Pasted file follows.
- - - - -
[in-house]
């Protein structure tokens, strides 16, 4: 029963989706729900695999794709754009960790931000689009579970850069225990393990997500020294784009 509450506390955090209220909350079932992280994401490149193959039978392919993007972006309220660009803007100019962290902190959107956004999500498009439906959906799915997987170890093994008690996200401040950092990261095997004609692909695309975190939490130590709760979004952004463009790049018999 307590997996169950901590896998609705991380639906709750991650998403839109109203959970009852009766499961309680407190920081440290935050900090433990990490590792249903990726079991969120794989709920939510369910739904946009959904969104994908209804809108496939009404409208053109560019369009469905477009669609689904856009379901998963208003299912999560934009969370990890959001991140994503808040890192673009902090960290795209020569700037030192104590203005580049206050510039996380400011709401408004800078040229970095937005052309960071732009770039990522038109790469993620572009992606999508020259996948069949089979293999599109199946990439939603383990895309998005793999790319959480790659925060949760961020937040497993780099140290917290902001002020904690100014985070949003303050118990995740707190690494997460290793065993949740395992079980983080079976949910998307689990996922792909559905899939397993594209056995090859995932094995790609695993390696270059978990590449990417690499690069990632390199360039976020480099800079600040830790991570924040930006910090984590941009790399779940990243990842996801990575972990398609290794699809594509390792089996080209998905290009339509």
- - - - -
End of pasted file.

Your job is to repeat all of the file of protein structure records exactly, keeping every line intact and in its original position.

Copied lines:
[in-house]
């Protein structure tokens, strides 16, 4: 029963989706729900695999794709754009960790931000689009579970850069225990393990997500020294784009 509450506390955090209220909350079932992280994401490149193959039978392919993007972006309220660009803007100019962290902190959107956004999500498009439906959906799915997987170890093994008690996200401040950092990261095997004609692909695309975190939490130590709760979004952004463009790049018999 307590997996169950901590896998609705991380639906709750991650998403839109109203959970009852009766499961309680407190920081440290935050900090433990990490590792249903990726079991969120794989709920939510369910739904946009959904969104994908209804809108496939009404409208053109560019369009469905477009669609689904856009379901998963208003299912999560934009969370990890959001991140994503808040890192673009902090960290795209020569700037030192104590203005580049206050510039996380400011709401408004800078040229970095937005052309960071732009770039990522038109790469993620572009992606999508020259996948069949089979293999599109199946990439939603383990895309998005793999790319959480790659925060949760961020937040497993780099140290917290902001002020904690100014985070949003303050118990995740707190690494997460290793065993949740395992079980983080079976949910998307689990996922792909559905899939397993594209056995090859995932094995790609695993390696270059978990590449990417690499690069990632390199360039976020480099800079600040830790991570924040930006910090984590941009790399779940990243990842996801990575972990398609290794699809594509390792089996080209998905290009339509």